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Book Review: Divine Nobodies by Jim Palmer

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I can't believe I didn't review this book sooner.

Then again, I can believe, since this is one of those books that is read and then continues to work its way through the reader. Jim Palmer's Divine Nobodies walks us through his own journey with God. Along the way, he encounters unexpected friends who shape him in unexpected ways. I think that's what drew me into this book so deeply, the way he grows to not only welcome but to also expect those unexpected twists in his life. We are generally people who avoid the unknown, who explain away the mysterious. But Jim's come to embrace it somehow (you can still read the ongoing journey at his blog), to discover that God is speaking through these twists and turns to bring real and meaningful transformation.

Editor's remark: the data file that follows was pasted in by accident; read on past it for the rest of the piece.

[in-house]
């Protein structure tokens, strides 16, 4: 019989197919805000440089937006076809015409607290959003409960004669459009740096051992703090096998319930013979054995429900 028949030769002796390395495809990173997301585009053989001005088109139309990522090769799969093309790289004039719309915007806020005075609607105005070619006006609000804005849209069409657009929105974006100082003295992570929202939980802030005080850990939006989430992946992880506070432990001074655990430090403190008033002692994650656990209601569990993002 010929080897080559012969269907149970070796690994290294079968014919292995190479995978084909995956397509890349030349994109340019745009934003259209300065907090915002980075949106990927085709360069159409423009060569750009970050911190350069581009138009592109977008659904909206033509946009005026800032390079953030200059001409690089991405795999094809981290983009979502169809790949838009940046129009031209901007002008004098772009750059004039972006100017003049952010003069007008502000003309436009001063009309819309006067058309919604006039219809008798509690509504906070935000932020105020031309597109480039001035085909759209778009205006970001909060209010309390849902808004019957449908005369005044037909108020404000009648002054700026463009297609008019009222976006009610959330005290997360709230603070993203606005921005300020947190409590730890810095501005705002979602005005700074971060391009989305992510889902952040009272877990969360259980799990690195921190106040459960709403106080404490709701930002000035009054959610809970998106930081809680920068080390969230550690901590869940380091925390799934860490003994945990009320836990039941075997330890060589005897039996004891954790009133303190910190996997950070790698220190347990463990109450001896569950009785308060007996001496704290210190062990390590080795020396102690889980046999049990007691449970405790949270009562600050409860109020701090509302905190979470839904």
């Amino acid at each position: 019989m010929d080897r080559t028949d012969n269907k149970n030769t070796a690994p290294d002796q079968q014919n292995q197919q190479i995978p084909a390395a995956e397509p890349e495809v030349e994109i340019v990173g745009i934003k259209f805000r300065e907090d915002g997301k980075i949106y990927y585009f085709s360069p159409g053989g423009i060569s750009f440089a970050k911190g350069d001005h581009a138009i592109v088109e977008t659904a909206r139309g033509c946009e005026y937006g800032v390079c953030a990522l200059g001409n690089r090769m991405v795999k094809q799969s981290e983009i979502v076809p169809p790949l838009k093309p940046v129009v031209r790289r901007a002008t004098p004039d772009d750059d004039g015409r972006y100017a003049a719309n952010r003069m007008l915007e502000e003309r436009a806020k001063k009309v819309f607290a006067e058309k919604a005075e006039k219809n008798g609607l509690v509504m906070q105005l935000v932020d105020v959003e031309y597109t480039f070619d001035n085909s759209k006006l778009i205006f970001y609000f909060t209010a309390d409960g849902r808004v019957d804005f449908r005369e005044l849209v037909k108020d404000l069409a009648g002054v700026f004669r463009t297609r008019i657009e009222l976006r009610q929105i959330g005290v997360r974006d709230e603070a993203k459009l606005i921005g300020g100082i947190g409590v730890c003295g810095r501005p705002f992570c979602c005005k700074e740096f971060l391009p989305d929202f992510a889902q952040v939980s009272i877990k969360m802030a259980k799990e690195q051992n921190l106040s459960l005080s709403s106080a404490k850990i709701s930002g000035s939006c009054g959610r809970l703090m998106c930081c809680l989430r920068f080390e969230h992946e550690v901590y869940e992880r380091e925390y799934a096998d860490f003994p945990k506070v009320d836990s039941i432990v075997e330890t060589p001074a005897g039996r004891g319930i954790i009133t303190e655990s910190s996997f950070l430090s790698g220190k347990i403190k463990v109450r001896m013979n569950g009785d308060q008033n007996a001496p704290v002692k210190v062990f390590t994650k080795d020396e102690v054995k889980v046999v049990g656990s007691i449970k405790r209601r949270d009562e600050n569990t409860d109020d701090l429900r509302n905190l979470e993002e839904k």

Uncovering your true reasons for wanting God and learning God's real purpose for wanting you are a couple of revelations you need to have in order to get down heaven's road. The first requires a brutal self-honesty, and the second an elastic head and heart, both of which you sometimes need a little help acquiring.  (p. xxv)

The basic gist of the book is Jim's discovery of "a little help" God is using in "acquiring" the honesty and elasticity needed to grow. Reading the first chapter about his friend Kit, I was sincerely jealous, wanting to retreat to a place (and a friendship) where my questioning mind and searching doubts could find room to roam and play. Continuing on, Jim discovers truth in hip-hop, theological depth at Waffle House, and a servant's heart in a pastoral mechanic. Politics, homosexuality, death – all topics are fair game for God's use in molding and shaping us.

I couldn't find resources within myself to stop destructive patterns of thinking and relating. Day after day, week after week, month after month, year after year, I was a good (albeit tired) Christian, although on the inside I was the same guy with all the same junk continually longing for wholeness and freedom. (p. 95)

It's as if Jim wrote what I would've wanted to write had I been in his shoes on his journey. We've intersected, if not in the details then in the formulas, and I felt like I was reading an understanding heart being poured out in paperback.

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